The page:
The end of the phone book in Hong Kong

Robert Clark
09 Nov 2009

The era of the phone book looks set to end in Hong Kong following a proposal from Ofta that carriers no longer be required to publish a print directory.

A survey by the telecom regulator found that 94% of Hong Kongers had never used the print White Pages or had not used it in the past year.

Currently all fixed-line operators are required to publish the White Pages or to make arrangements with incumbent PCCW, which issues the print directory in English and Chinese every two years.

Removing the requirement to issue the print phone book would also save paper, Ofta said.

The regulator has called for a consultation on the issue and also on the future of another pillar of the old telecom world – directory inquiries.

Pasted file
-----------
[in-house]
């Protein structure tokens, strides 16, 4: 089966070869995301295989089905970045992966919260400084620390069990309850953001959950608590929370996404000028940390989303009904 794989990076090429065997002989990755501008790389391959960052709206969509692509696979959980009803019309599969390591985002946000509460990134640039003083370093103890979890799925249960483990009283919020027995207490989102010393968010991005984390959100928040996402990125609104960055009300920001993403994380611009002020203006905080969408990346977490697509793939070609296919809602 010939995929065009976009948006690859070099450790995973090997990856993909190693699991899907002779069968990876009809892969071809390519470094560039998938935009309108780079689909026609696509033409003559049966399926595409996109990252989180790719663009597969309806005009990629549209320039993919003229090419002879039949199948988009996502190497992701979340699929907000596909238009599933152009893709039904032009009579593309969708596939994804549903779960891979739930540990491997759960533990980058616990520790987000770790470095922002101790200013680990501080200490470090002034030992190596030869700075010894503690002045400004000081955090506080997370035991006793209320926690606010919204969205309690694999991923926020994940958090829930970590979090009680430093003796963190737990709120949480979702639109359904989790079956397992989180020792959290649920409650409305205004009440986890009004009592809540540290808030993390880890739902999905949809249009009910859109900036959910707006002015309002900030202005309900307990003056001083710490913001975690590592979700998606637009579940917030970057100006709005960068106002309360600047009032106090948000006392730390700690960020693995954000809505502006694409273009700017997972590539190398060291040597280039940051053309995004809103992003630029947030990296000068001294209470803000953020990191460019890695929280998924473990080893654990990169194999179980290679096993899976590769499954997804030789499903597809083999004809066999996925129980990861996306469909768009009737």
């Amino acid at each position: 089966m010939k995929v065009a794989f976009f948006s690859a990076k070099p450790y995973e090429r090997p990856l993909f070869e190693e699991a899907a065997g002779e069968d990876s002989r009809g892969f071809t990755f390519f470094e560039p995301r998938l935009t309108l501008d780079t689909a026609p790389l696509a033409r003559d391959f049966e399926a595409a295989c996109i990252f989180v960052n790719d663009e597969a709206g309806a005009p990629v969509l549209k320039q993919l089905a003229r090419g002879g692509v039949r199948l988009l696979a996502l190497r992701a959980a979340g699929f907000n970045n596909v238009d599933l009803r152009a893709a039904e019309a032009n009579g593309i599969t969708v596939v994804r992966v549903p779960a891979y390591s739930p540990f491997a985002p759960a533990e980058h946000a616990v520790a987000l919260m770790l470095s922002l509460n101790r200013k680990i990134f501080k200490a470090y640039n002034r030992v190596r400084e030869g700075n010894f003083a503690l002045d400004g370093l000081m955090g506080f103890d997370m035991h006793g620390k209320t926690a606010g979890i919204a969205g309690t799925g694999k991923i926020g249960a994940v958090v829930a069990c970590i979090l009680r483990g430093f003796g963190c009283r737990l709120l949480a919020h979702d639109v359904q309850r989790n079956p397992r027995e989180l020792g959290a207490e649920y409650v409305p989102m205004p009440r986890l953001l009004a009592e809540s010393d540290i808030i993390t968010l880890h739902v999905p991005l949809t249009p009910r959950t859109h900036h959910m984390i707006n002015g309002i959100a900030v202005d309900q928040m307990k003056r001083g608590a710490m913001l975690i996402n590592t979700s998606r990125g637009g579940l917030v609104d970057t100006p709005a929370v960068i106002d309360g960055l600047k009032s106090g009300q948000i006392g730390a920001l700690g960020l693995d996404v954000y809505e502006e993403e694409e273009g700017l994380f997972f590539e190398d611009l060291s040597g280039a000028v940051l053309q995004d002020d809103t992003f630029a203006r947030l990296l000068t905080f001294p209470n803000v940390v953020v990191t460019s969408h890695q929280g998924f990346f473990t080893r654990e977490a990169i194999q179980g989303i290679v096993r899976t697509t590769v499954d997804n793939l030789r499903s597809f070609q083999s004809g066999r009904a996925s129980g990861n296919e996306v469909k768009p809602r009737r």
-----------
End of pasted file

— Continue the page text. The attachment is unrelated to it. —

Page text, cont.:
The directory inquiry (or DQ) service was the most popular means of obtaining telephone numbers, the Ofta survey found. 76.2% of respondents had used it at least once in the past year, and 62.2% said the service was very important or quite important.

Ofta said the service was used disproportionately by a small number of users – 99% make 10 or less calls a month – and has proposed a fee, or the introduction of in-call advertising, for additional calls. However, 59% of respondents told the survey they were not prepared to pay for the additional inquiries service.

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